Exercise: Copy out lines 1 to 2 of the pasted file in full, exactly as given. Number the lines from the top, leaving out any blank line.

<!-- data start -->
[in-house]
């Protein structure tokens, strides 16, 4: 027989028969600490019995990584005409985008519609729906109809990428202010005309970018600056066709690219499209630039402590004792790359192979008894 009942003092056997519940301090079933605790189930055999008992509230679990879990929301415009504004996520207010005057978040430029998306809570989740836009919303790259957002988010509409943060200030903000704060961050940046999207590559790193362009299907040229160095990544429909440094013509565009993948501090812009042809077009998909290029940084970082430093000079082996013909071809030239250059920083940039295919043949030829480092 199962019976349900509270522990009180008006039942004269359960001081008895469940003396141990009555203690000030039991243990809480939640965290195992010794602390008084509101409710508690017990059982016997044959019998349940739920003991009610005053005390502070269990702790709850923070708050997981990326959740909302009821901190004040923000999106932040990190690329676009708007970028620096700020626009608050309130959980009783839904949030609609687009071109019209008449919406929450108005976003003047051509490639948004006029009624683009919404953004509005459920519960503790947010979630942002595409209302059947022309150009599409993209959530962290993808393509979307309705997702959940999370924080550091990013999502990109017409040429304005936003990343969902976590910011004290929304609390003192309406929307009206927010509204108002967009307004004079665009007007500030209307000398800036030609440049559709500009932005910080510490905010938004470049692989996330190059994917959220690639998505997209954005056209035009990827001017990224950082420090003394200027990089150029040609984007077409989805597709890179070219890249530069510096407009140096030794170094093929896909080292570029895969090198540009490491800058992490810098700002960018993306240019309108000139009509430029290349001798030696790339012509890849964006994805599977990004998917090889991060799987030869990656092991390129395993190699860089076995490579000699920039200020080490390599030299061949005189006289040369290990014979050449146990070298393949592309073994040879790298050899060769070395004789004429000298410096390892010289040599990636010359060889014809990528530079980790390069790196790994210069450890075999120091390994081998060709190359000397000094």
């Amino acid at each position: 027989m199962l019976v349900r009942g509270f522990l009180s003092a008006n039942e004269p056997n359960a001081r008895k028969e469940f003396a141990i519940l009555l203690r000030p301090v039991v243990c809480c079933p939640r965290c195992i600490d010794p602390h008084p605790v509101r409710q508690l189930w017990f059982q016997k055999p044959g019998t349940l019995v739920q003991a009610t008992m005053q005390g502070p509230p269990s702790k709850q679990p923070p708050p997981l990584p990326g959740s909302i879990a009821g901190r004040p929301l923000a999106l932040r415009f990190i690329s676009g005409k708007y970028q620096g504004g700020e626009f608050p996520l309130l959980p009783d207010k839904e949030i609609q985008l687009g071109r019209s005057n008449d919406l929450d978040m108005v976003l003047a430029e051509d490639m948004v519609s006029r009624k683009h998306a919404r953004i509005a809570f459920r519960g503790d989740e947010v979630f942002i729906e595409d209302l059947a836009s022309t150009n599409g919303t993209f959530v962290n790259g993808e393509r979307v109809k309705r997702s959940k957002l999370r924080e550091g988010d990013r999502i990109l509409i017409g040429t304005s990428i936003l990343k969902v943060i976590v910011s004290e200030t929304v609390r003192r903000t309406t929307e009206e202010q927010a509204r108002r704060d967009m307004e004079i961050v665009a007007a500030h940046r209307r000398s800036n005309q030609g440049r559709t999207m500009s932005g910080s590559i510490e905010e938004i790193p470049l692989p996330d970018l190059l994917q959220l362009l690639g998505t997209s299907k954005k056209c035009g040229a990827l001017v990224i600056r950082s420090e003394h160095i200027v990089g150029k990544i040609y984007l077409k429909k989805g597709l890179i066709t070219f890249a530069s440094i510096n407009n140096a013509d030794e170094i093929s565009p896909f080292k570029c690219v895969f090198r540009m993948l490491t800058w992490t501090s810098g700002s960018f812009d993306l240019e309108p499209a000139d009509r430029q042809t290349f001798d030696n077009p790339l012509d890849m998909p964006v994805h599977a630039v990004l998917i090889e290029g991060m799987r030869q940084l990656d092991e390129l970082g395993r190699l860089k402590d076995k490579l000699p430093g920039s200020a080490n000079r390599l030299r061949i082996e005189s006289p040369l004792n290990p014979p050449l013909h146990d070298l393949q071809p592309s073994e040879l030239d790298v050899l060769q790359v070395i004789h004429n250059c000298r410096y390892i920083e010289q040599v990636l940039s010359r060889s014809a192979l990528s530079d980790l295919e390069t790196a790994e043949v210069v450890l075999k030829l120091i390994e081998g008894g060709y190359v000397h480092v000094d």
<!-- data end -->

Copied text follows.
[in-house]
């Protein structure tokens, strides 16, 4: 027989028969600490019995990584005409985008519609729906109809990428202010005309970018600056066709690219499209630039402590004792790359192979008894 009942003092056997519940301090079933605790189930055999008992509230679990879990929301415009504004996520207010005057978040430029998306809570989740836009919303790259957002988010509409943060200030903000704060961050940046999207590559790193362009299907040229160095990544429909440094013509565009993948501090812009042809077009998909290029940084970082430093000079082996013909071809030239250059920083940039295919043949030829480092 199962019976349900509270522990009180008006039942004269359960001081008895469940003396141990009555203690000030039991243990809480939640965290195992010794602390008084509101409710508690017990059982016997044959019998349940739920003991009610005053005390502070269990702790709850923070708050997981990326959740909302009821901190004040923000999106932040990190690329676009708007970028620096700020626009608050309130959980009783839904949030609609687009071109019209008449919406929450108005976003003047051509490639948004006029009624683009919404953004509005459920519960503790947010979630942002595409209302059947022309150009599409993209959530962290993808393509979307309705997702959940999370924080550091990013999502990109017409040429304005936003990343969902976590910011004290929304609390003192309406929307009206927010509204108002967009307004004079665009007007500030209307000398800036030609440049559709500009932005910080510490905010938004470049692989996330190059994917959220690639998505997209954005056209035009990827001017990224950082420090003394200027990089150029040609984007077409989805597709890179070219890249530069510096407009140096030794170094093929896909080292570029895969090198540009490491800058992490810098700002960018993306240019309108000139009509430029290349001798030696790339012509890849964006994805599977990004998917090889991060799987030869990656092991390129395993190699860089076995490579000699920039200020080490390599030299061949005189006289040369290990014979050449146990070298393949592309073994040879790298050899060769070395004789004429000298410096390892010289040599990636010359060889014809990528530079980790390069790196790994210069450890075999120091390994081998060709190359000397000094």